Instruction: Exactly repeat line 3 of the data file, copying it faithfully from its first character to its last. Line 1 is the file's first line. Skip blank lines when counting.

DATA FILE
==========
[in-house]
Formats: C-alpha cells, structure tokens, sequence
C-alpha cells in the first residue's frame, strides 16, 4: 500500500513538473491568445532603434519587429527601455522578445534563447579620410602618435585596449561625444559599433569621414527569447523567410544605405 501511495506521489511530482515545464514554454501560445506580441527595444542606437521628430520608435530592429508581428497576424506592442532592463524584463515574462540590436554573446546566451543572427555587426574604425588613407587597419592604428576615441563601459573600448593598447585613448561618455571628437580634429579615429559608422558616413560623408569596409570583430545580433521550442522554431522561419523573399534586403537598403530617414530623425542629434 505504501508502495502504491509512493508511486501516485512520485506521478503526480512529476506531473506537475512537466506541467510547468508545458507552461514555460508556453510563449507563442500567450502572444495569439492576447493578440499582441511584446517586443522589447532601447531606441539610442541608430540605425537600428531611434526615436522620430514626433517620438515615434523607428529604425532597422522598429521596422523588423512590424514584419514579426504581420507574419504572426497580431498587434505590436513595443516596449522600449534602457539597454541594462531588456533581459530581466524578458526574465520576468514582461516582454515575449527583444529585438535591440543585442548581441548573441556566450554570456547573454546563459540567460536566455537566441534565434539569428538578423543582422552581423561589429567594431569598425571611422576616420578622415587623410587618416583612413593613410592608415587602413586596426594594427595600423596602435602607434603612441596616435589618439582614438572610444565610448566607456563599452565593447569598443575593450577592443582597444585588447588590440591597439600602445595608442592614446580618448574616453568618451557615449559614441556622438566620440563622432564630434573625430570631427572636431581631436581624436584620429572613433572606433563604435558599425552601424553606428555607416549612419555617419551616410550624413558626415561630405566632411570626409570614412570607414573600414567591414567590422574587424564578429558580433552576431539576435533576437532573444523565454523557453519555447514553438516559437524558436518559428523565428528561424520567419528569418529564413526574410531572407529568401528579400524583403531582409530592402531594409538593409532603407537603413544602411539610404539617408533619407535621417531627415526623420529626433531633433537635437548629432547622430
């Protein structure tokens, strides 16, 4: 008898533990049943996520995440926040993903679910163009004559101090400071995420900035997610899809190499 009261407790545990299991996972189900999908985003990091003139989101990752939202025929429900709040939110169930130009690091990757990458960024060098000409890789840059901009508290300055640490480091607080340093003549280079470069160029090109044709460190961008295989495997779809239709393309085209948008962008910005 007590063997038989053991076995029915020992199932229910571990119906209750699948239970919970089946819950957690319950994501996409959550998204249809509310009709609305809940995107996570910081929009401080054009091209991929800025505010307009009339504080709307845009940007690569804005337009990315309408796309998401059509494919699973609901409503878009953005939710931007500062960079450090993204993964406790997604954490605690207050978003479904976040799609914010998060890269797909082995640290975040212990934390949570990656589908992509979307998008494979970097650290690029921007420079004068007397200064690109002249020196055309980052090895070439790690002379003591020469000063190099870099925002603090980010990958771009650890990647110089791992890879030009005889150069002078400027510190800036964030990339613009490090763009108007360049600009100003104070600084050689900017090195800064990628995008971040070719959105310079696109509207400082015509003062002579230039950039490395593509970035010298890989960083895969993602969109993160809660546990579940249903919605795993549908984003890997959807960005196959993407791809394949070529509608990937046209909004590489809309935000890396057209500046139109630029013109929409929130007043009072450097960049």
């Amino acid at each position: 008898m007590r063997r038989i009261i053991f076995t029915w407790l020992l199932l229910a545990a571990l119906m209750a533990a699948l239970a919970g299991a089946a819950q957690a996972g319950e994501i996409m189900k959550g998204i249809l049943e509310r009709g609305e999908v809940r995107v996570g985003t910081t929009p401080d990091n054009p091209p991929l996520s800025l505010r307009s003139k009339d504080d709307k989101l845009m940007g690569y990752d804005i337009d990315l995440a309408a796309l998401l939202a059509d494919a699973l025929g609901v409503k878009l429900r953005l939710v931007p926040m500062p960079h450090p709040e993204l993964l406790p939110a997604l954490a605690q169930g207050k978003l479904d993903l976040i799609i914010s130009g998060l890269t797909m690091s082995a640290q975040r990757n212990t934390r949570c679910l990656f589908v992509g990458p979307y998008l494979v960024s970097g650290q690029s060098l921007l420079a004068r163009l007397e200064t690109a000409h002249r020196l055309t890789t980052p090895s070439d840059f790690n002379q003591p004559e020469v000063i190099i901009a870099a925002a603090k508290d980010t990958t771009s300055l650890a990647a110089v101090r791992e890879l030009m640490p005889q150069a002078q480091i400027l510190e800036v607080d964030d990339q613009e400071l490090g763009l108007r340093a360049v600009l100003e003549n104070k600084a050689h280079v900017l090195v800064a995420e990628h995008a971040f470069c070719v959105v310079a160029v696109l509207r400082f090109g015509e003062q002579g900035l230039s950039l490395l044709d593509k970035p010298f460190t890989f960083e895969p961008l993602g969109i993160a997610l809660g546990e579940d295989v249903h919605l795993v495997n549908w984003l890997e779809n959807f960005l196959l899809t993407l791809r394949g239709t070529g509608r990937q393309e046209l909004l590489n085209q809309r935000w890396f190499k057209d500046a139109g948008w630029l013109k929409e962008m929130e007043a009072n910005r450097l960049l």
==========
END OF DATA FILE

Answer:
C-alpha cells in the first residue's frame, strides 16, 4: 500500500513538473491568445532603434519587429527601455522578445534563447579620410602618435585596449561625444559599433569621414527569447523567410544605405 501511495506521489511530482515545464514554454501560445506580441527595444542606437521628430520608435530592429508581428497576424506592442532592463524584463515574462540590436554573446546566451543572427555587426574604425588613407587597419592604428576615441563601459573600448593598447585613448561618455571628437580634429579615429559608422558616413560623408569596409570583430545580433521550442522554431522561419523573399534586403537598403530617414530623425542629434 505504501508502495502504491509512493508511486501516485512520485506521478503526480512529476506531473506537475512537466506541467510547468508545458507552461514555460508556453510563449507563442500567450502572444495569439492576447493578440499582441511584446517586443522589447532601447531606441539610442541608430540605425537600428531611434526615436522620430514626433517620438515615434523607428529604425532597422522598429521596422523588423512590424514584419514579426504581420507574419504572426497580431498587434505590436513595443516596449522600449534602457539597454541594462531588456533581459530581466524578458526574465520576468514582461516582454515575449527583444529585438535591440543585442548581441548573441556566450554570456547573454546563459540567460536566455537566441534565434539569428538578423543582422552581423561589429567594431569598425571611422576616420578622415587623410587618416583612413593613410592608415587602413586596426594594427595600423596602435602607434603612441596616435589618439582614438572610444565610448566607456563599452565593447569598443575593450577592443582597444585588447588590440591597439600602445595608442592614446580618448574616453568618451557615449559614441556622438566620440563622432564630434573625430570631427572636431581631436581624436584620429572613433572606433563604435558599425552601424553606428555607416549612419555617419551616410550624413558626415561630405566632411570626409570614412570607414573600414567591414567590422574587424564578429558580433552576431539576435533576437532573444523565454523557453519555447514553438516559437524558436518559428523565428528561424520567419528569418529564413526574410531572407529568401528579400524583403531582409530592402531594409538593409532603407537603413544602411539610404539617408533619407535621417531627415526623420529626433531633433537635437548629432547622430